Intervening with Consumers to Improve Choices on Health Insurance Marketplaces
Last registered on April 11, 2018


Trial Information
General Information
Intervening with Consumers to Improve Choices on Health Insurance Marketplaces
Initial registration date
March 23, 2016
Last updated
April 11, 2018 1:28 PM EDT
Primary Investigator
Columbia University
Other Primary Investigator(s)
PI Affiliation
Wakely Consulting
PI Affiliation
Harvard Medical School
PI Affiliation
Boston University Questrom School of Business
Additional Trial Information
Start date
End date
Secondary IDs
The Affordable Care Act dramatically expanded the use of regulated marketplaces to provide individuals with health insurance coverage. The efficiency of these marketplaces depends on the ability of consumers to choose plans that reflect their preferences, but inattention and information frictions may inhibit optimal choices. This study is a 3-arm randomized intervention to test for the presence of frictions in plan choice and to see if certain strategies to communicate with consumers can reduce these frictions. The implementing partner is the Colorado ACA marketplace, Connect for Health Colorado. In the study, we send simple, salient information about plan premiums to re-enrolling consumers. One study group receives e-mails and letters containing generic information about the potential premium savings from shopping, while another group is sent similar but personalized materials that project their savings based on their previous year’s income and household structure. A third group receives no intervention materials and acts as a control. We will track the effects of these letters on shopping behavior using administrative data from the marketplace. We will test the effect of the generic and personalized information on whether an individual switches her plan, how much she pays in premiums, and her elasticity of plan choice with respect to premiums. The results of this study will provide reduced form evidence on the size of behavioral frictions in health insurance relating to plan premiums. The study will also provide evidence on inexpensive, effective strategies for Marketplaces and policymakers to help consumers select health plans that more closely reflect their preferences.
External Link(s)
Registration Citation
Ericson, Keith et al. 2018. "Intervening with Consumers to Improve Choices on Health Insurance Marketplaces." AEA RCT Registry. April 11.
Former Citation
Ericson, Keith et al. 2018. "Intervening with Consumers to Improve Choices on Health Insurance Marketplaces." AEA RCT Registry. April 11.
Sponsors & Partners

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Experimental Details
"As-usual" intervention: No additional materials were sent to the members.

Control Intervention: We send two generic letters and two e-mails telling individuals that they should actively shop for plans on the marketplace. The materials do not contain any information that is specific to the recipient, and will be based on standard communications templates that the marketplace already uses.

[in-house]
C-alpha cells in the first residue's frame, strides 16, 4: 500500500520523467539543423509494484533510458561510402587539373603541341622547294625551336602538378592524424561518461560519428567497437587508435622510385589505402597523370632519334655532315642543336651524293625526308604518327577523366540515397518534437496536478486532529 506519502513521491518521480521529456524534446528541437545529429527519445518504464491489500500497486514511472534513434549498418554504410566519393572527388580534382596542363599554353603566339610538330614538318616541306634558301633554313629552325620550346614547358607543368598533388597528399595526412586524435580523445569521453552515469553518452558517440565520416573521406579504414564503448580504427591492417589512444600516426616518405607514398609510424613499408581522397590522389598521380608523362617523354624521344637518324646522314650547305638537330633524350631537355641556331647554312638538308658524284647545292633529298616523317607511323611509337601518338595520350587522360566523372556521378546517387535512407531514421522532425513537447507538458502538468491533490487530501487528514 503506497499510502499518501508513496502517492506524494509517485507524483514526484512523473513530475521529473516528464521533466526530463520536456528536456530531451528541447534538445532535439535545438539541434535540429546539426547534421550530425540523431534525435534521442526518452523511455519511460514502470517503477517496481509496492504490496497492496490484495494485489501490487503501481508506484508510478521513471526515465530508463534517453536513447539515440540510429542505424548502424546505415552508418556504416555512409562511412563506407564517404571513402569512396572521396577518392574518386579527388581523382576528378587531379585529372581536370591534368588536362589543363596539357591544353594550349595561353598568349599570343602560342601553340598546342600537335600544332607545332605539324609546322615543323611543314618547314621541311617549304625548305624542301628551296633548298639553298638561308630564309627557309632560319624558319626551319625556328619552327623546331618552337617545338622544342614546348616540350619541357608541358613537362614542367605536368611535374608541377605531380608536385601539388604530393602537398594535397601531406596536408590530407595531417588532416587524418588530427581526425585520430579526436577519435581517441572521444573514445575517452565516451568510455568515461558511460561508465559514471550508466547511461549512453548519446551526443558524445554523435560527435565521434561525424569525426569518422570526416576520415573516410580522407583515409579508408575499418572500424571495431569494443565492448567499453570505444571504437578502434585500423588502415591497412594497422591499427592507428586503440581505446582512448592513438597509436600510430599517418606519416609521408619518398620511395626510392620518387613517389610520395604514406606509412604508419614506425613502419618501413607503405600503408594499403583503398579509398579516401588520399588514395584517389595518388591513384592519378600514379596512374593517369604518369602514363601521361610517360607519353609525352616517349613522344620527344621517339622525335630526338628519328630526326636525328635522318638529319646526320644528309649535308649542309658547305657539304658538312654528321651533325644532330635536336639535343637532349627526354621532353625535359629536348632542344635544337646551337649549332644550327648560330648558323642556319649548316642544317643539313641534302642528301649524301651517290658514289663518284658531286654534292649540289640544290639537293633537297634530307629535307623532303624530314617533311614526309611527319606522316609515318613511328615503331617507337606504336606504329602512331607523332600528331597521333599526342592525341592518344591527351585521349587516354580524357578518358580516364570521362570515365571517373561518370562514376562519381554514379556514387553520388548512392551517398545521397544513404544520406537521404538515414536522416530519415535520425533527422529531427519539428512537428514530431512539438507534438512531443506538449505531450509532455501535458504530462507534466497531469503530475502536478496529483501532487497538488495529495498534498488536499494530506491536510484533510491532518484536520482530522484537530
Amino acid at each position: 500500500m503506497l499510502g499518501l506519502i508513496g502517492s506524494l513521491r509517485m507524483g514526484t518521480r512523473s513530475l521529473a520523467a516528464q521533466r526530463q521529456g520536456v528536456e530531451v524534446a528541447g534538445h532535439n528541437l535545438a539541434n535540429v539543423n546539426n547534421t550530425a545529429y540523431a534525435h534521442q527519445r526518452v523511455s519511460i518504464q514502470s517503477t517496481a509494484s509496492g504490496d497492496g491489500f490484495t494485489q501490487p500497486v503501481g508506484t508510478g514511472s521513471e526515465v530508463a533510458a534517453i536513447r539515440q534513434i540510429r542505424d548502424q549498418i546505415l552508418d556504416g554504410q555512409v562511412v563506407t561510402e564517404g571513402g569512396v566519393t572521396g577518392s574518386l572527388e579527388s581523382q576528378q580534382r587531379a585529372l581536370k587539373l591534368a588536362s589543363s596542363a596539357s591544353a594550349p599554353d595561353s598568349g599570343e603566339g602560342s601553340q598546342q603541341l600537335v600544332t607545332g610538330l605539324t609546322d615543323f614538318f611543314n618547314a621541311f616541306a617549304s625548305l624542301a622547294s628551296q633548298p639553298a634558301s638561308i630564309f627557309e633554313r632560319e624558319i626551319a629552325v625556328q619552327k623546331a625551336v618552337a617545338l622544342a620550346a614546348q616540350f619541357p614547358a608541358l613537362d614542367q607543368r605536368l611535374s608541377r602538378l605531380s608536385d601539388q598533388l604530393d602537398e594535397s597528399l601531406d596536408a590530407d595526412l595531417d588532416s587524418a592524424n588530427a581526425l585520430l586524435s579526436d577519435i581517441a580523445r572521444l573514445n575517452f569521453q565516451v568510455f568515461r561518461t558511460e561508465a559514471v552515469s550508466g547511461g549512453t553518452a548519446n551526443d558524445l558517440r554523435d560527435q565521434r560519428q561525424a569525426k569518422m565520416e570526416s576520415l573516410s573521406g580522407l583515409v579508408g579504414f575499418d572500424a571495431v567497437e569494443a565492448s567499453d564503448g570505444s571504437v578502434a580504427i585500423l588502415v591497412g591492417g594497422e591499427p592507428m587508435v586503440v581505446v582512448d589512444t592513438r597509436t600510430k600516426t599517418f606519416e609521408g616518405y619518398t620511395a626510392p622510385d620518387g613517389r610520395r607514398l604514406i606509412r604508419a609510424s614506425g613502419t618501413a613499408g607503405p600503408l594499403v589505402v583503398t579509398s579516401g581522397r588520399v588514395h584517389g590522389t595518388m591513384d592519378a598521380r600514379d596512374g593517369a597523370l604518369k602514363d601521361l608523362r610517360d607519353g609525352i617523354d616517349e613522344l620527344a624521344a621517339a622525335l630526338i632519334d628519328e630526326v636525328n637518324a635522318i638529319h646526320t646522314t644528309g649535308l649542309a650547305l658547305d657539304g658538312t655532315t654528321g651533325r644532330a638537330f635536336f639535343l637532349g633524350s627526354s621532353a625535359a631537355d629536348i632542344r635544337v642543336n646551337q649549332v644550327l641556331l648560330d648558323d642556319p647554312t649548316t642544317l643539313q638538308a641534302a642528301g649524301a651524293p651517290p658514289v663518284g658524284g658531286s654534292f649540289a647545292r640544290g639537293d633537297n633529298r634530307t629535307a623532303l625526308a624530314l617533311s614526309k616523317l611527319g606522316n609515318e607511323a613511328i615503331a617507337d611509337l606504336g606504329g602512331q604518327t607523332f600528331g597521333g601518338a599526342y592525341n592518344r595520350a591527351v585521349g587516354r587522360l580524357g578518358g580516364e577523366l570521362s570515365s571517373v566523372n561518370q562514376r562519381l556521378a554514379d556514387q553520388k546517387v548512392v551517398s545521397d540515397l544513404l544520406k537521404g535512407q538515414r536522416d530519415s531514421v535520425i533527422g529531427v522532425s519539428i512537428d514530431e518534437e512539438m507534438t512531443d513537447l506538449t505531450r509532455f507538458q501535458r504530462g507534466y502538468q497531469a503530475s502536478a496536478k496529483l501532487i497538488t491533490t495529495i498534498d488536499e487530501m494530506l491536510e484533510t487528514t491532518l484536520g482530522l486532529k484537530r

Premium Savings Intervention: We modify the generic letters and e-mails to include information about the maximum the individual can save compared to her current plan by switching plans on the marketplace, and send the customized communications. The savings calculation will be adjusted for the subsidies that the consumer can expect to receive based on the most recent information she has provided to the marketplace. The savings are presented as the difference in price relative to what the member would pay in her current plan, if she were to stay enrolled in it in 2016.
Intervention Start Date
Intervention End Date
Primary Outcomes
Primary Outcomes (end points)
Active shopping on the exchange
Switching to another plan
The realized premium of the member's 2016 plan
The realized cost-sharing of the member's 2016 plan
Primary Outcomes (explanation)
Secondary Outcomes
Secondary Outcomes (end points)
Secondary Outcomes (explanation)
Experimental Design
Experimental Design
The set of marketplace members who were eligible for automatic re-enrollment for 2016 was identified by the marketplace. We then limited this sample to members who could potentially save on premiums by switching to another plan in their metal tier. The remaining members became the study sample, and they were randomly allocated to three arms:
1. No intervention
2. Control intervention
3. Premium Savings intervention
Experimental Design Details
Randomization Method
Randomization done by computer (in Stata)
Randomization Unit
Connect for Health Colorado account (i.e. household) level
Was the treatment clustered?
Experiment Characteristics
Sample size: planned number of clusters
Sample size: planned number of observations
Sample size (or number of clusters) by treatment arms
5,000 per arm
Minimum detectable effect size for main outcomes (accounting for sample design and clustering)
IRB Name
Office of Human Research Administration
IRB Approval Date
IRB Approval Number
Analysis Plan
Analysis Plan Documents
Prespecified Analysis Plan - March 31, 2016

MD5: 72bd412d59ad9d45c654a688fc1fafb0

SHA1: c10822d1595d4139d723071c7f38230129ea58c0

Uploaded At: April 20, 2016

Post Trial Information
Study Withdrawal
Is the intervention completed?
Is data collection complete?
Data Publication
Data Publication
Is public data available?
Program Files
Program Files
Reports, Papers & Other Materials
Relevant Paper(s)